Federal Energy Regulatory Commission (FERC) electric regulation has traditionally put resources into defined categories (generation, transmission, distribution), but energy storage devices defy easy categorization. They can increase the capacity factors of intermittent generation resources, support the reliability of the transmission and distribution grids, permit load-shifting, and/or provide for price arbitrage opportunities. And a single device can serve multiple functions.

Deciding the correct federal regulatory paradigm for energy storage has been challenging and, in some instances, controversial. In this post we provide an update on recent regulatory activity associated with use of energy storage devices to effectively integrate energy storage into the FERC-regulated electric markets and electric grid, and highlight efforts of the North American Electric Reliability Corporation (NERC) to evaluate the reliability implications of the increasing use of energy storage.

Comments on MISO Storage as a Transmission-Only Asset (SATOA) Proposal

On June 1, 2020, post-technical conference comments were filed on the Midcontinent Independent System Operator's (MISO) proposal for incorporating storage devices owned by transmission owners as transmission-only assets.1 

MISO's original proposal was to make energy storage projects eligible, under certain circumstances, for selection in its regional planning process (MTEP) and to provide cost-based recovery for such projects on the same basis as other MTEP projects. The MISO proposal follows practices in other regions where storage projects are evaluated as transmission assets in regional planning processes.

The filing was protested by a number of MISO stakeholders, including certain storage developers. Those stakeholders argued that MISO's proposal unduly favored projects submitted by incumbent MISO transmission owners, and that it would discriminate against storage projects interconnecting to MISO that follow a more traditional generation model.

The comments on the technical conference largely mirrored the debate on MISO's original filing. MISO emphasized that its SATOA proposal was only the first step in its approach to implementing storage as transmission, and that significant changes to its proposal would delay action for months or years. In particular, MISO stated that it would consider the potential dual functionality of a storage facility as both a transmission asset and a market resource in future proceedings.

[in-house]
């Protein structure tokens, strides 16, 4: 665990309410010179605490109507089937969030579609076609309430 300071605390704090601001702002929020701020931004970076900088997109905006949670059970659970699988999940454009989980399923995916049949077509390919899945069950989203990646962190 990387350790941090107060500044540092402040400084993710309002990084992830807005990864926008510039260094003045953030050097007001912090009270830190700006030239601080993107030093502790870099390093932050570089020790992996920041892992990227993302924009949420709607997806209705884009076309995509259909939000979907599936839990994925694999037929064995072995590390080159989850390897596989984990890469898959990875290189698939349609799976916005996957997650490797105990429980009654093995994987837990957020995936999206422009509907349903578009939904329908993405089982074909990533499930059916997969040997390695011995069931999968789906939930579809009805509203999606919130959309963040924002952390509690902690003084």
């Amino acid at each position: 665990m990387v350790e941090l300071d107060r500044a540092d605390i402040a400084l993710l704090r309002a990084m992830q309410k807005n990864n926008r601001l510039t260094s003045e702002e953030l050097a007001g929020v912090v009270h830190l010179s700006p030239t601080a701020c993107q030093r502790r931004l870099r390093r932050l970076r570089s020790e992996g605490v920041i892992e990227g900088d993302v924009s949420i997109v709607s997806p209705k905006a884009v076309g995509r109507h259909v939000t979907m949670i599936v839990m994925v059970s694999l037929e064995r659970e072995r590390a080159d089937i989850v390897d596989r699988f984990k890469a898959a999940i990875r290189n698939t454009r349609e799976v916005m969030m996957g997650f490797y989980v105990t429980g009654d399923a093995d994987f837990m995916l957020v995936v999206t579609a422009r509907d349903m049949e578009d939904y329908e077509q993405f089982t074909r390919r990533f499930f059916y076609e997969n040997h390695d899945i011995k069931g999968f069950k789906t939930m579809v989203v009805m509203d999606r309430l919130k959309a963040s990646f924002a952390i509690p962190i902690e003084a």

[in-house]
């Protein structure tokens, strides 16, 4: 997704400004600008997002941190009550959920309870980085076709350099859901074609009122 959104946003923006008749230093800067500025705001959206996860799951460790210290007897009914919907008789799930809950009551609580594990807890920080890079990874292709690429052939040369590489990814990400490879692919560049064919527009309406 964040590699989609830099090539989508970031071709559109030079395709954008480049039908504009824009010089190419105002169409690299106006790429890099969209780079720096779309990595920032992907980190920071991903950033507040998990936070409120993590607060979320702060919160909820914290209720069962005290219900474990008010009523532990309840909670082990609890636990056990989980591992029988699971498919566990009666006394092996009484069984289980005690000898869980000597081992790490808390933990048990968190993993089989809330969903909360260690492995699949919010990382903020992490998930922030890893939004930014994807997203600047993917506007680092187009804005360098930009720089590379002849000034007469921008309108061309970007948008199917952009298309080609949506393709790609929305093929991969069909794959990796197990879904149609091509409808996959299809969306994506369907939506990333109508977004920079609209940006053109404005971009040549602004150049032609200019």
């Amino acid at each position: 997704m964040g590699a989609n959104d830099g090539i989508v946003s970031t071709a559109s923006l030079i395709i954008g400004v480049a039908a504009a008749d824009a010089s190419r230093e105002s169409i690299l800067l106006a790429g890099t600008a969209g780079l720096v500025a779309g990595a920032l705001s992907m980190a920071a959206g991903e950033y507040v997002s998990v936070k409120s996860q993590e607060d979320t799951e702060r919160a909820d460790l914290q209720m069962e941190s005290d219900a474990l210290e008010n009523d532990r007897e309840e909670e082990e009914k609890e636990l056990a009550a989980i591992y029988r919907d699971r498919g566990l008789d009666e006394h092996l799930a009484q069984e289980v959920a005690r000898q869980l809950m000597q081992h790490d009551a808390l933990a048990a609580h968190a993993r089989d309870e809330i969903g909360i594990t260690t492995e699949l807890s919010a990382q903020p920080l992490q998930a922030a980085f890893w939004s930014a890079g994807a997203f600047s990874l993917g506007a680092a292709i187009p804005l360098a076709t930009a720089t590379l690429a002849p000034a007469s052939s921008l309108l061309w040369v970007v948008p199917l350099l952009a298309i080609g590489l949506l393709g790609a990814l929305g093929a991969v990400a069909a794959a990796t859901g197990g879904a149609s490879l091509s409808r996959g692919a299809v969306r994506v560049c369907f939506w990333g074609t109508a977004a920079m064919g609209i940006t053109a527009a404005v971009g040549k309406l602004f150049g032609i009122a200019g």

MISO transmission owners continued to support the proposal on the basis that the proposal simply adds another option for MISO to employ competitive technology to address transmission system needs. The transmission owners also opposed a suggestion made at the conference that they should be required to contract with a third party for storage asset services.

The stakeholder coalition that protested the filing reiterated their position that the MISO proposal has significant shortcomings. The group requested that FERC reject the proposal and issue findings to assist the next round of MISO stakeholder discussions, including that storage owned by market participants combined with generation can address the same transmission issues as SATOAs, and that all market participants must be given the same opportunities as MISO transmission owners to implement storage as a solution to MTEP needs.2

None of these issues or arguments seems to presage any fundamental shift in FERC's general policy that storage can be treated as a transmission asset, but they do raise significant questions about the appropriate selection and cost recovery mechanisms for deploying storage as a solution to transmission system needs.

Jurisdictional Disputes – NARUC v. FERC